STEP 1

Right-click on the commit right before yours to undo your locally committed changes and select Reset current branch to this commit like so:

Sourcetree window with right-clicked commit and selecting: Reset current branch to this commit

STEP 2

Once all the loading spinners disappear and Sourcetree is done loading the previous commit, at the top-left of window, click on Pull button...

Sourcetree window with with the Pull button highlighted

...then a dialog popup will appear, and click the OK button at bottom-right:

Sourcetree window dialog popup with the OK button highlighted

STEP 3

After pulling latest, if you do not get any errors, skip to STEP 4 (next step below). Otherwise if you discover any merge conflicts at this point, like I did with my Web.config file:

Sourcetree window showing the error hint: Updates were rejected because the tip of your current branch is behind

...then click on the Stash button at the top, a dialog popup will appear and you will need to write a Descriptive-name-of-your-changes, then click the OK button:

Sourcetree window with Stash button highlighted and dialog popup showing input to name your stash with OK button highlighted

...once Sourcetree is done stashing your altered file(s), repeat actions in STEP 2 (previous step above), and then your local files will have latest changes. Now your changes can be reapplied by opening your STASHES seen at bottom of Sourcetree left column, use the arrow to expand your stashes, then right-click to choose Apply Stash 'Descriptive-name-of-your-changes', and after select OK button in dialog popup that appears:

Sourcetree window with the Stashes section expanded and changes right-clicked with Apply Stash highlighted

Sourcetree dialog popup ask your to confirm if you would like to apply stash you your local copy

IF you have any Merge Conflict(s) right now, go to your preferred text-editor, like Visual Studio Code, and in the affected files select the Accept Incoming Change link, then save:

enter image description here

Then back to Sourcetree, click on the Commit button at top:

enter image description here

then right-click on the conflicted file(s), and under Resolve Conflicts select the Mark Resolved option:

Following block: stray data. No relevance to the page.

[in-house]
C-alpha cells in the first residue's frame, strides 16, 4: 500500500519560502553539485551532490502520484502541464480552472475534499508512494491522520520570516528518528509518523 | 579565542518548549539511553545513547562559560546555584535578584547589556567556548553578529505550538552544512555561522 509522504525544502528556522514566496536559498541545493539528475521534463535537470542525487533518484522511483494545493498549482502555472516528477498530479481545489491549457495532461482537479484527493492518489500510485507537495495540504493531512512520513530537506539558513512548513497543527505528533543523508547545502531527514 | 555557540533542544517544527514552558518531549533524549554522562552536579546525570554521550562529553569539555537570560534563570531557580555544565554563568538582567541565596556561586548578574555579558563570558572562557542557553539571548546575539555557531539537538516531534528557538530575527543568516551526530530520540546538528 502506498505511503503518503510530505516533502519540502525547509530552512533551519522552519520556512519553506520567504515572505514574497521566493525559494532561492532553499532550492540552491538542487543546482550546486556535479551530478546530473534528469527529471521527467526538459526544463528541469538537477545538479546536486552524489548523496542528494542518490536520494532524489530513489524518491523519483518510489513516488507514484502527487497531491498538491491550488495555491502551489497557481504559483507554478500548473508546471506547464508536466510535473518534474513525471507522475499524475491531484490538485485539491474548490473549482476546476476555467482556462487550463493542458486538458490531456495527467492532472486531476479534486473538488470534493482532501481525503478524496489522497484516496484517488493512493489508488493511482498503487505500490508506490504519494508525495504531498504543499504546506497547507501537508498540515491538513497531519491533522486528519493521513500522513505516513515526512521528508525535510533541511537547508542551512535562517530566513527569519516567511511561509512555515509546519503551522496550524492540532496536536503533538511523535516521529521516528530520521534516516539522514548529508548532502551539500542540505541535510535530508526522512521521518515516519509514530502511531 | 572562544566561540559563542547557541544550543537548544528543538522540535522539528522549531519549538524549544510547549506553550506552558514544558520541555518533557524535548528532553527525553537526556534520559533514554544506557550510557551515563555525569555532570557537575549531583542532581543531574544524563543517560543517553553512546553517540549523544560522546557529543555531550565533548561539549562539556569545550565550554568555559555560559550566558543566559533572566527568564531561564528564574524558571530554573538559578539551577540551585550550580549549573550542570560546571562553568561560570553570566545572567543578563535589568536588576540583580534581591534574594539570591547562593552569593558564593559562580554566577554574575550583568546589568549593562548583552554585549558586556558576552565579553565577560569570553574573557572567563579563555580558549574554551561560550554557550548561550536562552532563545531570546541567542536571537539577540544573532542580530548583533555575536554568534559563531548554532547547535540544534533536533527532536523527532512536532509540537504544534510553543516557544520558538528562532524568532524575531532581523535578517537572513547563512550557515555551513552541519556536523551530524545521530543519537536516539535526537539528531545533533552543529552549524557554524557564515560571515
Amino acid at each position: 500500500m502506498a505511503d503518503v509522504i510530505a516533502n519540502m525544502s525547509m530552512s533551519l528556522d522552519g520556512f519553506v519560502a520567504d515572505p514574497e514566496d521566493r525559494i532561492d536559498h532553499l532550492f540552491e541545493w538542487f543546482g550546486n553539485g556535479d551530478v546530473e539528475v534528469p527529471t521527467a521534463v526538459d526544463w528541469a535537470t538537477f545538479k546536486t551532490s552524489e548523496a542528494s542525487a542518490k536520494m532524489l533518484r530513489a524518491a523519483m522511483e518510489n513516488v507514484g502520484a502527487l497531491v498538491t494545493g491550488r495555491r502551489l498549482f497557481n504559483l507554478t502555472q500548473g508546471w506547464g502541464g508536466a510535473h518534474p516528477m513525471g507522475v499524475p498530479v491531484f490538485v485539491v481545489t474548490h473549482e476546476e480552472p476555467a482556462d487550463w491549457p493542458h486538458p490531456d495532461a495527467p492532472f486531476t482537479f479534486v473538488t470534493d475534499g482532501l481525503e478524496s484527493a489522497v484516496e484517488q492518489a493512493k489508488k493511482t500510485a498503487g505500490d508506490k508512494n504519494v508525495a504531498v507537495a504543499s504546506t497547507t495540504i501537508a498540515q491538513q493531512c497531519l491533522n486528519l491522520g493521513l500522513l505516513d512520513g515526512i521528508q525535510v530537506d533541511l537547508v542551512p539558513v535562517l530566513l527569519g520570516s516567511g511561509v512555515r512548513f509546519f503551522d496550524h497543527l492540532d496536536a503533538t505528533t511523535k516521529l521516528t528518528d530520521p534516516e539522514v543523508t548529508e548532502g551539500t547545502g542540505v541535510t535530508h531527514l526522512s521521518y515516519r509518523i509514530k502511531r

enter image description here

STEP 4

Finally!!! We are now able to commit our file(s), also checkmark the Push changes immediately to origin option before clicking the Commit button:

enter image description here

P.S. while writing this, a commit was submitted by another developer right before I got to commit, so had to pretty much repeat steps.

1

Write lock on shared local repository

I had this problem and none of above advises helped me. I was able to fetch everything correctly. But push always failed. It was a local repository located on windows directory with several clients working with it through VMWare shared folder driver. It appeared that one of the systems locked Git repository for writing. After stopping relevant VMWare system, which caused the lock everything repaired immediately. It was almost impossible to figure out, which system causes the error, so I had to stop them one by one until succeeded.

1

Well I used the advice here and it screwed me as it merged my local code directly to master. .... so take it all with a grain of salt. My coworker said the following helped resolve the issue, needed to repoint my branch.

 git branch --set-upstream-to=origin/feature/my-current-branch feature/my-current-branch
1
  1. move the code to a new branch - git branch -b tmp_branchyouwantmergedin
  2. change to the branch you want to merge to - git checkout mycoolbranch
  3. reset the branch you want to merge to - git branch reset --hard HEAD
  4. merge the tmp branch into the desired branch - git branch merge tmp_branchyouwantmergedin
  5. push to origin
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  • error: unknown option `hard'
    – Marcie
    May 3, 2023 at 19:29
1
  • The git pull --rebase command performs a rebase instead of a merge when incorporating the remote changes into your local branch. This can help in situations where there are conflicts that need to be resolved before pushing your changes.
$ git pull --rebase origin main
  • git push command to push your local branch to the remote repository.
$ git push -u origin main
0

In Eclipse do the following:

GIT Repositories > Remotes > Origin > Right click and say fetch

GIT Repositories > Remote Tracking > Select your branch and say merge

Go to project, right click on your file and say Fetch from upstream.

0
git checkout master

git fetch [the temporal branch of the company before pushing to master]

git pull --rebase [the temporal branch of the company before pushing to master] master

git checkout -b [new-branch]

Then add your files and do the following:

git add .

git commit -m "added article"

git push -u origin [new-branch]

This worked for me.

1
  • 1
    Note: the default branch is now called 'main' not 'master' since 2020
    – smci
    Sep 29, 2022 at 9:44
0

Only this worked for me:

You can fix this by fetching and merging the changes made on the remote branch with the changes that you have made locally:

$ git fetch origin
# Fetches updates made to an online repository
$ git merge origin YOUR_BRANCH_NAME
# Merges updates made online with your local work

Follow this for more insights

0

I was getting this

* branch            main       -> FETCH_HEAD
fatal: refusing to merge unrelated histories

What worked for me was.

git remote add origin repositry-web-url
git branch -M main
git pull origin main --allow-unrelated-histories

git push -u origin main
-1

if you want to remove latest commit please do two command below.

  1. git reset --hard (your commit hash)
  2. git push origin HEAD --force
-3
  1. Undo the local commit. This will just undo the commit and preserves the changes in working copy
git reset --soft HEAD~1
  1. Pull the latest changes
git pull
  1. Now you can commit your changes on top of latest code